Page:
And so on and so forth.
In reality, to the extent that they’re rational political actors, the tactics applied by left-wing terrorists are a function of their strategy, which in turn is determined by their goals, the context in which these are being pursued, and their underlying political commitments. The notion of provocation — of enticing authorities into unleashing such a degree of violence and repression that it triggers a more generalised revolt — is one that some have entertained, but there’s no consensus on its utility, some rejecting it on principle and others because it’s thought to be counter-productive, and there are better ways of sparking such confrontations. It’s also an accusation that’s not infrequently leveled at the victims of state violence and/or as a post-facto justification for its exercise. In this context, it might be more accurate to suggest that, like others, left-wing terrorists can sometimes perform spectacular acts of public violence in order to obtain publicity for themselves and/or in the hope that a significantly large audience will agree with or feel sympathy for the act and perhaps be inspired to join or to undertake similar acts themselves in future.
5) Primary targets are government buildings, symbols of authority, and right-wing conservative rallies/demonstrations[.]
Primary targets of left-ish punk rock songs are governments, authority and reactionary politics. So what? And while Willem Van Spronsen was killed by police while apparently taking action to disable the fleet of buses that serve the Northwest Detention Center, it wasn’t a ‘far left extremist’ who committed the deadliest act of terrorism in the United States prior to the September 11 attacks when the Alfred P. Murrah building was blown up in 1995. As for ‘right-wing conservative’ rallies and/or demonstrations …
• The article then proceeds to give a garbled account of ‘History of Ideology in the United States’. It gets off to a flying start by claiming that ‘Leftist ideology originated around the time of the industrial revolution’ — whenever that was. Happily, anybody with access to, say, a dictionary, would know that the origins of the distinction ‘left’ and ‘right’ derives from the French revolution, not the industrial. I also understand that historians, both Marxist and non-Marxist, have given some thought to understanding feudalism, capitalism, modernism and industrialism as economic, political and social modes.
• The article claims that ‘[d]uring the [1980s], left-wing terrorism was attributed to 74% of all terrorist attacks in the US’. The source for the claim is a 2001 essay by Karl A. Seger titled ‘LEFT-WING EXTREMISM: The Current Threat’, which was written for the U.S. Department of Energy, Office of Safeguards and Security. In the essay, Seger writes:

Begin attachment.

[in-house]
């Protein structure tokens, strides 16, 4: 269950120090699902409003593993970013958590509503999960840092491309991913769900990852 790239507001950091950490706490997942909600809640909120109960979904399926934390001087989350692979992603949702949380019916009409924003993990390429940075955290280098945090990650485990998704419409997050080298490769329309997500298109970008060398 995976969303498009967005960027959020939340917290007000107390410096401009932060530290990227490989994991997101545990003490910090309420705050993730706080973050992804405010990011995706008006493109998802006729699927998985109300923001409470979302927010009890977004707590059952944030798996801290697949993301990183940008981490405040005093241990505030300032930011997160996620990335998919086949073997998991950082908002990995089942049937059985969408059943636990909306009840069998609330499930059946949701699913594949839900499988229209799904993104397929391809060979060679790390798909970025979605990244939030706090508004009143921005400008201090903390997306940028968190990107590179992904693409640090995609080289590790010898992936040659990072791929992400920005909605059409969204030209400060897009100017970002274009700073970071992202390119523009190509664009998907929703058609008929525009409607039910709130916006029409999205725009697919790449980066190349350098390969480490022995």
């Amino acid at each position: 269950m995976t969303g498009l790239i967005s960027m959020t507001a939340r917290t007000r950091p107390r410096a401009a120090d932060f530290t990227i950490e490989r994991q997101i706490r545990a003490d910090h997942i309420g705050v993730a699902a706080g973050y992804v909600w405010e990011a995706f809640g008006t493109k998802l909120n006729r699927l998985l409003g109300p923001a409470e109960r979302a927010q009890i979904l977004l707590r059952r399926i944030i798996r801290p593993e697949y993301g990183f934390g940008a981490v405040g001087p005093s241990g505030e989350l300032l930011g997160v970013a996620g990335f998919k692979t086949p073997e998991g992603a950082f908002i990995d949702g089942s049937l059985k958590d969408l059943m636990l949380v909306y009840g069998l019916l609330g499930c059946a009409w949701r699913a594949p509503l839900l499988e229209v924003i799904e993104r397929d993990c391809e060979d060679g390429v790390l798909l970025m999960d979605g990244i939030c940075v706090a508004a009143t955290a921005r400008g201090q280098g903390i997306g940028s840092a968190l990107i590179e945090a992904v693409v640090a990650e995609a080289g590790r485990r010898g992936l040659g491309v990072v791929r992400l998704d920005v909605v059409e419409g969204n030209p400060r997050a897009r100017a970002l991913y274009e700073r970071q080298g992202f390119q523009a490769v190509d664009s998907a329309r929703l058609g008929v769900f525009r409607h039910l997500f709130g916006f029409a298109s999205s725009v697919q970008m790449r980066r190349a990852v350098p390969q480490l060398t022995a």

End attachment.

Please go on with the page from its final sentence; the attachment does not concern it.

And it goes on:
Leftist extremists were responsible for three-fourths of the officially designated acts of terrorism in America in the 1980s. From an international perspective, of the 13,858 people who died between 1988 and 1998 in attacks committed by the 10 most active terrorist groups in the world, 74 percent were killed by leftist organizations …
Between 1988 and 1998, 13,858 people died in attacks committed by the 10 most active terrorist organizations in the world. The most violent of these was the Kurdistan Workers’ Party (PKK), which was responsible for 3,575 deaths. When all of the deaths attributed to these groups are compared, leftist organizations were responsible for 10,198 or 74 percent of all people killed by the 10 major terrorist groups during this time period.
Exactly what is being claimed in the article, then, is unclear. The figure of 74% in the reference is to that proportion of individuals allegedly killed globally by leftist terrorists in the period 1988–1998, not those killed (or terrorist acts performed) by leftist terrorists in the United States in the 1980s. (Seger cites Thomas Omestad, David E Kaplan and Stefan Lovgren, ‘The joy of the Turks, The fury of the Kurds’, US News & World Report, March 1, 1999.) But perhaps the author meant to write that ‘left-wing terrorism was attributed to [three-quarters] of all terrorist attacks in the US’ in the 1980s? If so, while no source for this claim is given, to the best of my knowledge — and if the Global Terrorism Database is any guide — it seems unlikely.
• The article claims that ‘[t]hroughout history [ie, if you think history is what happened in the 1960s, ’70s and ’80s] there have been several known leftist groups that operated within the US, including the United Freedom Front, New World Liberation Front, Weather Underground, Black Liberation Army, and ANTIFA’. Who knows why these particular groups were chosen — and not, say, the May 19th Communist Organization, Symbionese Liberation Army, or even the Black Panther Party — but whatever. It could also be said that ‘throughout history’ there have been hundreds, if not thousands, of ‘leftist groups’ in the United States, both very well-known and obscure.
And so on and so forth: to identify all the many faults, logical and empirical, within this very brief ‘guide’ is more bother than it’s worth.
Finally, it would be a Good thing if Step Together somehow succeeded in turning eejits away from terrorism and thus prevented the emergence of another Phillip Galea or Michael Holt or whoever those blokes in NSW are, but I’m not especially confident.